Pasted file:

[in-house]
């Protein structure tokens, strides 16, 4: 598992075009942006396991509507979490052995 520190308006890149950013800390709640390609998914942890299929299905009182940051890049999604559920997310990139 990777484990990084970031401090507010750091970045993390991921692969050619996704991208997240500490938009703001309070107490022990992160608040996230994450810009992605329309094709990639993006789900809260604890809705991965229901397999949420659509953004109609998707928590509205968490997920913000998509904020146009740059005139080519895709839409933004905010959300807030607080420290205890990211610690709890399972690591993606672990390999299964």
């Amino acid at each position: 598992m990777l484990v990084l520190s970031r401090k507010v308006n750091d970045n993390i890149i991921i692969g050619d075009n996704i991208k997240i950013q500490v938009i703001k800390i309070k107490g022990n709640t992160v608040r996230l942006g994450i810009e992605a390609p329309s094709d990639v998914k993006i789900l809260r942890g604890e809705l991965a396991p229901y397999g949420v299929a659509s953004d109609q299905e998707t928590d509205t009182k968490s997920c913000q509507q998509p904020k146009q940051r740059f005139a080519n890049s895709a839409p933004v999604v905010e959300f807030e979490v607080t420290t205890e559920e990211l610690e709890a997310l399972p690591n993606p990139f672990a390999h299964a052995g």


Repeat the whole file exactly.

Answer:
[in-house]
């Protein structure tokens, strides 16, 4: 598992075009942006396991509507979490052995 520190308006890149950013800390709640390609998914942890299929299905009182940051890049999604559920997310990139 990777484990990084970031401090507010750091970045993390991921692969050619996704991208997240500490938009703001309070107490022990992160608040996230994450810009992605329309094709990639993006789900809260604890809705991965229901397999949420659509953004109609998707928590509205968490997920913000998509904020146009740059005139080519895709839409933004905010959300807030607080420290205890990211610690709890399972690591993606672990390999299964």
């Amino acid at each position: 598992m990777l484990v990084l520190s970031r401090k507010v308006n750091d970045n993390i890149i991921i692969g050619d075009n996704i991208k997240i950013q500490v938009i703001k800390i309070k107490g022990n709640t992160v608040r996230l942006g994450i810009e992605a390609p329309s094709d990639v998914k993006i789900l809260r942890g604890e809705l991965a396991p229901y397999g949420v299929a659509s953004d109609q299905e998707t928590d509205t009182k968490s997920c913000q509507q998509p904020k146009q940051r740059f005139a080519n890049s895709a839409p933004v999604v905010e959300f807030e979490v607080t420290t205890e559920e990211l610690e709890a997310l399972p690591n993606p990139f672990a390999h299964a052995g």